THANK YOU !
Originally Posted by Maris
These are two completely different media to me, movies compared to still photography.
I'm working with a filmmaker, who I'll hopefully be providing some stills for...
Part of a discussion we had... I told him I was never able to make movies and he felt he was unable to take stills...
He added... "not to compare myself talentwise at all, but approach wise, I am more of a Tarantino and less of a Kubrick"
So in that spirit I told him... "by the same token I am more an Adams than a Mortensen"...
What Bill said. Different media with different skills for different purposes.
Warning!! Handling a Hasselblad can be harmful to your financial well being!
Nothing beats a great piece of glass!
I leave the digital work for the urologists and proctologists.
Not at all. Both still photography and motion pictures are different crafts in many respects. One cannot compare one to the other; they are both unique forms of expression.
Originally Posted by cliveh
For example, consider how in still a single 'fine-art' image can draw many different ideas by the audience/viewers, and how in the motion-picture it is the director's* idea(s) being conveyed directly to the audience.
Now-a-days, all that is different is the ease of use for acquiring digital video upwards of 2K on the consumer/pro-sumer level. In short both will live on even on that day that we have Star Trek-type holodecks.
Last edited by yurisrey; 06-24-2014 at 08:35 PM. Click to view previous post history.
"The real work was thinking, just thinking." - Charles Chaplin
There will be differences in the future, because although moving and still photography involve their own skill sets, the wider availability of video tools and their relative ease of use (compared to the past) and the amazing accessability of youtube and other resources will most likely mean that many creative people will choose in the future to use video to express that creativity when in the past they may have chosen still photography.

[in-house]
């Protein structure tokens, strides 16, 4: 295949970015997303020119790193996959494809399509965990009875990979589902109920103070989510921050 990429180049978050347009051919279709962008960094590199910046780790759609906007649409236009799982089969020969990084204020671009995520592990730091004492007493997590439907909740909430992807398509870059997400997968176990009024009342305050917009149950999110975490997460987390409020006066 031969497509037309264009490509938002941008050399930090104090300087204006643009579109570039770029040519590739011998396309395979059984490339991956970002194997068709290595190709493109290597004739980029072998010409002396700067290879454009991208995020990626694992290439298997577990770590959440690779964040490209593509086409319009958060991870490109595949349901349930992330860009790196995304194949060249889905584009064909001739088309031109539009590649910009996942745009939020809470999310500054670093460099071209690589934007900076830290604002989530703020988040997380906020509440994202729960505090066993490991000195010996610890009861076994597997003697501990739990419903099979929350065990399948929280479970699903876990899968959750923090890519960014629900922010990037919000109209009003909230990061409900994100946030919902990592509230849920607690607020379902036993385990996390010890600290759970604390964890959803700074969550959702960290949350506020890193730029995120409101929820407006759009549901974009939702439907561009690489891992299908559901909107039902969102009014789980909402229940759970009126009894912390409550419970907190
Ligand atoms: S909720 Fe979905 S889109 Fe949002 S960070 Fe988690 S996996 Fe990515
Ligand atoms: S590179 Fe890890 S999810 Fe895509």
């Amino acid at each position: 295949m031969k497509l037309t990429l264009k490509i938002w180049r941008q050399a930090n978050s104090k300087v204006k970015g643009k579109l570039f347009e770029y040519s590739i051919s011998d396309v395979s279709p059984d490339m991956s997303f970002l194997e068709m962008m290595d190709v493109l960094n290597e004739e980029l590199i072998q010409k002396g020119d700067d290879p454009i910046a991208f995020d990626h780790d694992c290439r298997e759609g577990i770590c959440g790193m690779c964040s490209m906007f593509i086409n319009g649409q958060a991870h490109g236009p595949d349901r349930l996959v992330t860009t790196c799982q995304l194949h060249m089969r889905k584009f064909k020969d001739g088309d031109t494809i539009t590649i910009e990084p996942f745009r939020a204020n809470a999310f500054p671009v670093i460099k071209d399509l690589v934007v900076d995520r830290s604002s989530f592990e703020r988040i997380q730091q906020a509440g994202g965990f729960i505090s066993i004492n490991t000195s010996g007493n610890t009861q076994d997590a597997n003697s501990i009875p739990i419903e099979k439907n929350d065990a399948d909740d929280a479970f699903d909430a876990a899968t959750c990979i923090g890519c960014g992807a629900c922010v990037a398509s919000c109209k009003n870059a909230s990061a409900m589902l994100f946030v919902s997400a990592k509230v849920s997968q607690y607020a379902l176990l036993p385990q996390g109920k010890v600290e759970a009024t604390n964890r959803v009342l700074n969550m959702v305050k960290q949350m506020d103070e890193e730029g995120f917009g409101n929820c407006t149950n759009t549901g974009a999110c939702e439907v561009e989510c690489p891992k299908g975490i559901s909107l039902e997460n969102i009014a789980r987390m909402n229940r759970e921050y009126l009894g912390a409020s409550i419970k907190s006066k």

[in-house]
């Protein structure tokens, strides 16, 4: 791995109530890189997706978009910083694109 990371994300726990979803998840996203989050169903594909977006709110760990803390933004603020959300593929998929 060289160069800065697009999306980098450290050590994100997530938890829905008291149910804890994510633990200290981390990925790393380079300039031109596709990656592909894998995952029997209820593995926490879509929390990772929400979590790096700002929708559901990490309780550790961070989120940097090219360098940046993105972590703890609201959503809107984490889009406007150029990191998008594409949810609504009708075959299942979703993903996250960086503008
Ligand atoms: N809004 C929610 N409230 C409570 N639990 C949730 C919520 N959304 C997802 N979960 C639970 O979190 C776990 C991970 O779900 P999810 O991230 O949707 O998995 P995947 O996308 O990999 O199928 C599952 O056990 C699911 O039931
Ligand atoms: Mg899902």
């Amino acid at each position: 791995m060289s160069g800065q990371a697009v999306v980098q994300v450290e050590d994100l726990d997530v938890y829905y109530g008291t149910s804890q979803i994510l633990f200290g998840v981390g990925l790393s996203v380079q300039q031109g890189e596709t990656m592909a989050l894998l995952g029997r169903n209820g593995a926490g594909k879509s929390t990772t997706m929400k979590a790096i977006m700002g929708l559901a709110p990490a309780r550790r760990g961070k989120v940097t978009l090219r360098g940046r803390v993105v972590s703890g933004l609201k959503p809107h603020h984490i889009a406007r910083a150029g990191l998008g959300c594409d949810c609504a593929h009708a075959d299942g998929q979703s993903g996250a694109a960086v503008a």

“Photography is a complex and fluid medium, and its many factors are not applied in simple sequence. Rather, the process may be likened to the art of the juggler in keeping many balls in the air at one time!”
Ansel Adams, from the introduction to The Negative - The New Ansel Adams Photography Series / Book 2
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Originally Posted by cliveh
for 10years or more commercial photographers often times shoot DV (digital video )
burn a cd at the end of a shoot, and someone snatches stills from the stream of images.
if that is what you mean ... commercial photography will NEVER be the same again /
unless the client wants something "different" meaning the way it used to be ...
or something heavily "retouched" which used to happen with silver prints as well ...
Originally Posted by ic-racer
Mark Barendt, Beaverton, OR
"We do not see things the way they are. We see things the way we are." Anaïs Nin
One of the most consistently overlooked aspects of still photography, in fact the fine art image, often oversimplified as 'composition', is the ability to tell a story in a single moment, frame, image – however you would like to define it. That is a moving image (double entendre intended). I always strive for it, and encourage others to tell their own story in their images, no matter the format.
Well, that's what they're doing with the latest iteration of dslrs, even proffered as a selling point by Canon.
Originally Posted by jnanian
So not only can you now get 18MP at 14 frames per second with the traditional "still" mode, you can get 4k video (8.8MP) at 25fps and frame-grab from that (and then airbrush the hell out of it anyway). The only thing you can't do with that is 'normal' flash/strobe lighting, has to be continuously lit (or natural/ambient).
Personally, I use high-speed on my 7D and EOS 3 very very rarely when shooting birds and sports. For anything else I'd much rather spend 2 hours building a lighting rig to take 1 photo I know is right than to spray off a few hundred and spend 2 hours sifting to find the good one. Unfortunately from the digital forums I used to frequent (not any more, I only come here now), I know I'm definitely in the minority: most photogs I know (even the ones who shoot weddings) actually prefer the latter.
An awful lot of electrons were terribly inconvenienced in the making of this post.
f/64 and be there.
As already mentioned,the ease of moving pictures display, and interactive capabilities increase, the demand in some areas for stills will decrease.
I'd rather see interactive movies of how to instructions, than a few stills.
At the same time, there are stills that I could explore every day for the rest of my life, and if they were movies they would not have near the attraction or impact.
One cannot, and never will, replace the other.